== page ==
What happens to people after they are released from prison? That is the challenge featured in a photo essay at Buffalo's CEPA Gallery called, "Coming Home: Reentry After Incarceration."
The plight of formerly incarcerated people who are trying to re-enter society is not something we often see firsthand. Many are discriminated against simply for having served time in prison.
"You know, I thought people go to prison and, for the most part, the vast majority of people, they'll serve their time or whatever, they'll come out and they'll get involved in crime again and go back to prison," said local social documentary photographer Errol Daniels. "And I thought that's the way it was for everybody - most everybody goes back to prison. But these are people that didn't happen to them."
Daniels, along with writer Katherine Russell, created the exhibition running through Aug. 31 at CEPA. It delves into the lives of 22 people who are making the adjustment from prison back to their neighborhoods. Not one has returned to prison after their release.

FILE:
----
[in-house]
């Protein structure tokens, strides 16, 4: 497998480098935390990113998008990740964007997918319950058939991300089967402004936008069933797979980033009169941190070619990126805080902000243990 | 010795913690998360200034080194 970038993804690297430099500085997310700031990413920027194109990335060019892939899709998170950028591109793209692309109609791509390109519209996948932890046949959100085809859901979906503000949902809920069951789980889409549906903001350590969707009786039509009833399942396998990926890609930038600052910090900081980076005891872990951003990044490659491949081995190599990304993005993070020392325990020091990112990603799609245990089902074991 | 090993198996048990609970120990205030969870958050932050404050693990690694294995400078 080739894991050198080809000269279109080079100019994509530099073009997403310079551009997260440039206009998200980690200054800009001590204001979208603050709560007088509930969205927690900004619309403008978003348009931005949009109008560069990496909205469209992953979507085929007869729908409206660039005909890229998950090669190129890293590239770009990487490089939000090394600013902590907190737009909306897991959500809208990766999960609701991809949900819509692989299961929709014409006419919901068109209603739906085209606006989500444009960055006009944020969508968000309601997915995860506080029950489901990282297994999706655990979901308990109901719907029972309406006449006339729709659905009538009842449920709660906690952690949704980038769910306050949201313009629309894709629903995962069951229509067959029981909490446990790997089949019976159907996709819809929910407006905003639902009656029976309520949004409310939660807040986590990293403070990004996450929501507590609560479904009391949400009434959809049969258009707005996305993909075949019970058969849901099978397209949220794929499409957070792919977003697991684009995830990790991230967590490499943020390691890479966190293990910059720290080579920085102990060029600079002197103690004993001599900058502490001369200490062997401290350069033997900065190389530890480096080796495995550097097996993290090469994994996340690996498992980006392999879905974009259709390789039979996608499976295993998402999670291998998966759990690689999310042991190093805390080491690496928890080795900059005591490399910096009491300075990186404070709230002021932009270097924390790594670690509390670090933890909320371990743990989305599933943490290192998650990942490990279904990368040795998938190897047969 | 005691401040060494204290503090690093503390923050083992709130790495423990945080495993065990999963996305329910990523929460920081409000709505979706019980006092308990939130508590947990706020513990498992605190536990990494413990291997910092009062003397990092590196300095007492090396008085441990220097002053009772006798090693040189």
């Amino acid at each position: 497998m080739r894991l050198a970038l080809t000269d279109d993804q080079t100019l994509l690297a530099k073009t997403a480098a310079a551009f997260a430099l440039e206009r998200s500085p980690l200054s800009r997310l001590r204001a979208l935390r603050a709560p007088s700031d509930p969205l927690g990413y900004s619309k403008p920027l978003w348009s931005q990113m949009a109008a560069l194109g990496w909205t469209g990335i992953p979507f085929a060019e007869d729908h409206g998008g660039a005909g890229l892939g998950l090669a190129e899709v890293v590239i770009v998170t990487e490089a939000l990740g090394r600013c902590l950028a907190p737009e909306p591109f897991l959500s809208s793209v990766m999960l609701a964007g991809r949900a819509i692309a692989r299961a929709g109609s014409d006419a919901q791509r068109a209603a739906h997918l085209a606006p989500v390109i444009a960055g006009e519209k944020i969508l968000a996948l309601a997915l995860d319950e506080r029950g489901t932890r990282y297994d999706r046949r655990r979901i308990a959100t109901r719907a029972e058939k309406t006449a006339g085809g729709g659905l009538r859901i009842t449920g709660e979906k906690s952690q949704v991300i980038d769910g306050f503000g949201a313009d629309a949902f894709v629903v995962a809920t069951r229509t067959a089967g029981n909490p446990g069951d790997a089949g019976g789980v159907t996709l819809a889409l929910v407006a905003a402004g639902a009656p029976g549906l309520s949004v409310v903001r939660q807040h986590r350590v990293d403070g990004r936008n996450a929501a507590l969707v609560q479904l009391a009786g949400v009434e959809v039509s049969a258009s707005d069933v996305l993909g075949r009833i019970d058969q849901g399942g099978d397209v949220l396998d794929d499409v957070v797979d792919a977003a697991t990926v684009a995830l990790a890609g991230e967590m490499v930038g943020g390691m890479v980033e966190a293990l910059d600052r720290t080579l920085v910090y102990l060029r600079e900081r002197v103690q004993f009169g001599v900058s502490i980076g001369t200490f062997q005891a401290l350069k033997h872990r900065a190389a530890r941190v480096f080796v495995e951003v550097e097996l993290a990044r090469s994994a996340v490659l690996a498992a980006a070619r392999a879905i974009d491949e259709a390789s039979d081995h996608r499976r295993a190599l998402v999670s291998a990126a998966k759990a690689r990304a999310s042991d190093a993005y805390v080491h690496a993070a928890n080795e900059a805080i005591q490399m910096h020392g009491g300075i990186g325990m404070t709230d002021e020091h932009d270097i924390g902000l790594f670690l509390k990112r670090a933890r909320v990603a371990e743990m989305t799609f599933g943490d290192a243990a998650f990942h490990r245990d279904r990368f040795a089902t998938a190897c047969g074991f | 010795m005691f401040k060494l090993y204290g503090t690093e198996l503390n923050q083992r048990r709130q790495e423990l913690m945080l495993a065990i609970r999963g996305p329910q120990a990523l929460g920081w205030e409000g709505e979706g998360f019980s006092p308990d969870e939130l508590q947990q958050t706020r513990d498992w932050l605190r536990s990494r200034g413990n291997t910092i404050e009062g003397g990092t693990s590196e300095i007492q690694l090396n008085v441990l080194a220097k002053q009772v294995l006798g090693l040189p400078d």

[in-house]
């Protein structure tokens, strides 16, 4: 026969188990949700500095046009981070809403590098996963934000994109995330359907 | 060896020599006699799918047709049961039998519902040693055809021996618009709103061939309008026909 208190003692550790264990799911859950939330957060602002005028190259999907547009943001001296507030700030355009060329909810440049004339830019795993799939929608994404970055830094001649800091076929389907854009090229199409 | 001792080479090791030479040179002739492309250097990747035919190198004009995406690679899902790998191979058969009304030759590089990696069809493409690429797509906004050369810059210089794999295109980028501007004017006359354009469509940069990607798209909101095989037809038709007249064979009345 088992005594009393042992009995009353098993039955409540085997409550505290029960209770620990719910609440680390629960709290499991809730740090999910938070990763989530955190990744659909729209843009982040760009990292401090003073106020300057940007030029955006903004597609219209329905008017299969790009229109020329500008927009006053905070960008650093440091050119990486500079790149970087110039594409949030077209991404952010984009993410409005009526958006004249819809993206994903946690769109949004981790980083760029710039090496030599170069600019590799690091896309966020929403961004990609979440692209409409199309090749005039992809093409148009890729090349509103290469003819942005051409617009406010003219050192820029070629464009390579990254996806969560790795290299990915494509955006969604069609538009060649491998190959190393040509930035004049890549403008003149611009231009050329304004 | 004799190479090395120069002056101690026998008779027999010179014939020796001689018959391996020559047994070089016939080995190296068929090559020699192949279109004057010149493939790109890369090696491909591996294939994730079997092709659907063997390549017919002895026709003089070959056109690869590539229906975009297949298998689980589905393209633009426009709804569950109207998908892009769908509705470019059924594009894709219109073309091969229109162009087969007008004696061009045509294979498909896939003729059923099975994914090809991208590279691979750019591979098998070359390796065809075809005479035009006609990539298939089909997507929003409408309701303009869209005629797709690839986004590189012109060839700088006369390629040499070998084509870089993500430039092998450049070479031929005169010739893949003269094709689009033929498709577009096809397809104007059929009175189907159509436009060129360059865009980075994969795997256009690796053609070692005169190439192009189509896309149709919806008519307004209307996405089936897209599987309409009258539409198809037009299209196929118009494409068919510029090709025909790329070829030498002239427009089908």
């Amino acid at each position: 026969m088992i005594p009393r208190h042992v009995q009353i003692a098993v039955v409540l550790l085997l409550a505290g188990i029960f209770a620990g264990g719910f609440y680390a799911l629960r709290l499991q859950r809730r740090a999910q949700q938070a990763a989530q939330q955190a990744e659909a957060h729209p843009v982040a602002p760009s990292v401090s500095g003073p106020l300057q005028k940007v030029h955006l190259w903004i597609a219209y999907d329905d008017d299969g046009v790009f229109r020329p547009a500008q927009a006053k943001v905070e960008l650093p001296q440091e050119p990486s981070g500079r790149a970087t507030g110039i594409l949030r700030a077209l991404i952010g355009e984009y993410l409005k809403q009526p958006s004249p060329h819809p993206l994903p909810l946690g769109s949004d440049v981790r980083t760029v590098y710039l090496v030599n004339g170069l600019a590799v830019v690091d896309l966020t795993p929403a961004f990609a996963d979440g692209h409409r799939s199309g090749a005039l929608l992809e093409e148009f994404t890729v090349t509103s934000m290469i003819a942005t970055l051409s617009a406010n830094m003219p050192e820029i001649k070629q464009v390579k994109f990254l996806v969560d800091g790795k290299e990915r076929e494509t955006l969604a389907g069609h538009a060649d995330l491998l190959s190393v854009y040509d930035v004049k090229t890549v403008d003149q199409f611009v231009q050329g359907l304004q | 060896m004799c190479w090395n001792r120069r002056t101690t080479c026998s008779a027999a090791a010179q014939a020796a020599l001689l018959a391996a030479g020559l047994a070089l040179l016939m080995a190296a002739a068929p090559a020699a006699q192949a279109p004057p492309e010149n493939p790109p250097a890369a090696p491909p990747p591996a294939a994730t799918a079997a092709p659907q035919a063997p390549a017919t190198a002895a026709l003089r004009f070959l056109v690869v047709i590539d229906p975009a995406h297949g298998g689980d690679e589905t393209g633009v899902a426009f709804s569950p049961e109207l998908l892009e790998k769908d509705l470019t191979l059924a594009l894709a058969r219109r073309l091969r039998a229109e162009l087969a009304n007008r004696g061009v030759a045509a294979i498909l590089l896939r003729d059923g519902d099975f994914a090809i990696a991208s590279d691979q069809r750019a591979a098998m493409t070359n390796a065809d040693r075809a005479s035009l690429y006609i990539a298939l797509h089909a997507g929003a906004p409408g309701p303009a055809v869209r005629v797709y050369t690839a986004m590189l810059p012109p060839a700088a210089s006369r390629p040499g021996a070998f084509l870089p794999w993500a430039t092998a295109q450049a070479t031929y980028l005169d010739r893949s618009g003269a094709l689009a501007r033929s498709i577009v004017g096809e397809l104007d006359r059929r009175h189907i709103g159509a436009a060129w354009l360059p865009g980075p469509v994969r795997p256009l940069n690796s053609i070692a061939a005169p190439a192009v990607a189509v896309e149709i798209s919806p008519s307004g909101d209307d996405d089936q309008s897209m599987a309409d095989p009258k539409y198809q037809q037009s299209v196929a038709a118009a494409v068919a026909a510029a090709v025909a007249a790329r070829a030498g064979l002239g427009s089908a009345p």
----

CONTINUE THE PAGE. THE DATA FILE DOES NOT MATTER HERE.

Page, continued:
Daniels said his views dramatically changed during the almost two-year period following his subjects.
"They each talked somewhat about their story, how they came to crime and how they decided, either in prison or out of prison or whatever, that they're not going to do this anymore, they're just not," he said. "They're not going to be an inmate. They're not going to be a wrongdoer."
The 22 people came from Western New York, Washington, D.C., and New York City and he found the majority of people who go back to prison do so because of parole violations. One of the goals of the photo-essay is to change people's minds about former inmates.
"I had met people who have been redeemed, really redeemed. Redemption is a reality," Daniels said. "And you hear about it, you talk about it, but to really meet someone who has done that, who has served 20-25 years in prison for killing a couple of people then coming out and being a model citizen afterward."